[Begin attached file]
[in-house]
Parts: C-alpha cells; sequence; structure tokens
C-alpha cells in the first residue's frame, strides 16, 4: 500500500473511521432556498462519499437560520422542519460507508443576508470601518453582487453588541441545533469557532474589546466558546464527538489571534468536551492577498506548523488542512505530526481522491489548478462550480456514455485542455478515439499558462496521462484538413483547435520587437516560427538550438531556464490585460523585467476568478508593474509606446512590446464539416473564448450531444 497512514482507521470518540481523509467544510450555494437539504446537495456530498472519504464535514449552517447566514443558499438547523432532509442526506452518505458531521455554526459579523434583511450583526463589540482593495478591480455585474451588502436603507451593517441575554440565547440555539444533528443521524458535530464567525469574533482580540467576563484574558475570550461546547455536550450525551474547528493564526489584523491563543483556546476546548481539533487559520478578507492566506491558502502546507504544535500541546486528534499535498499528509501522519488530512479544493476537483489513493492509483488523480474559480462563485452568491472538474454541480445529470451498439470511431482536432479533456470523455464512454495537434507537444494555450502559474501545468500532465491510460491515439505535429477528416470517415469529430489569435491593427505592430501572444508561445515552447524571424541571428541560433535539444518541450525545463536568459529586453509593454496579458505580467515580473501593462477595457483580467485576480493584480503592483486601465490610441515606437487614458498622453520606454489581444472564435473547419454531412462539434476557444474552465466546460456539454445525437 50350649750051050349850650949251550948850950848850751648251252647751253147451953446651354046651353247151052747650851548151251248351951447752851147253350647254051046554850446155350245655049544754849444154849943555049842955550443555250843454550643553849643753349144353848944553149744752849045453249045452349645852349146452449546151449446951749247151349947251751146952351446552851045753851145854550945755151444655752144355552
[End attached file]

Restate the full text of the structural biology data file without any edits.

[in-house]
Parts: C-alpha cells; sequence; structure tokens
C-alpha cells in the first residue's frame, strides 16, 4: 500500500473511521432556498462519499437560520422542519460507508443576508470601518453582487453588541441545533469557532474589546466558546464527538489571534468536551492577498506548523488542512505530526481522491489548478462550480456514455485542455478515439499558462496521462484538413483547435520587437516560427538550438531556464490585460523585467476568478508593474509606446512590446464539416473564448450531444 497512514482507521470518540481523509467544510450555494437539504446537495456530498472519504464535514449552517447566514443558499438547523432532509442526506452518505458531521455554526459579523434583511450583526463589540482593495478591480455585474451588502436603507451593517441575554440565547440555539444533528443521524458535530464567525469574533482580540467576563484574558475570550461546547455536550450525551474547528493564526489584523491563543483556546476546548481539533487559520478578507492566506491558502502546507504544535500541546486528534499535498499528509501522519488530512479544493476537483489513493492509483488523480474559480462563485452568491472538474454541480445529470451498439470511431482536432479533456470523455464512454495537434507537444494555450502559474501545468500532465491510460491515439505535429477528416470517415469529430489569435491593427505592430501572444508561445515552447524571424541571428541560433535539444518541450525545463536568459529586453509593454496579458505580467515580473501593462477595457483580467485576480493584480503592483486601465490610441515606437487614458498622453520606454489581444472564435473547419454531412462539434476557444474552465466546460456539454445525437 50350649750051050349850650949251550948850950848850751648251252647751253147451953446651354046651353247151052747650851548151251248351951447752851147253350647254051046554850446155350245655049544754849444154849943555049842955550443555250843454550643553849643753349144353848944553149744752849045453249045452349645852349146452449546151449446951749247151349947251751146952351446552851045753851145854550945755151444655752144355552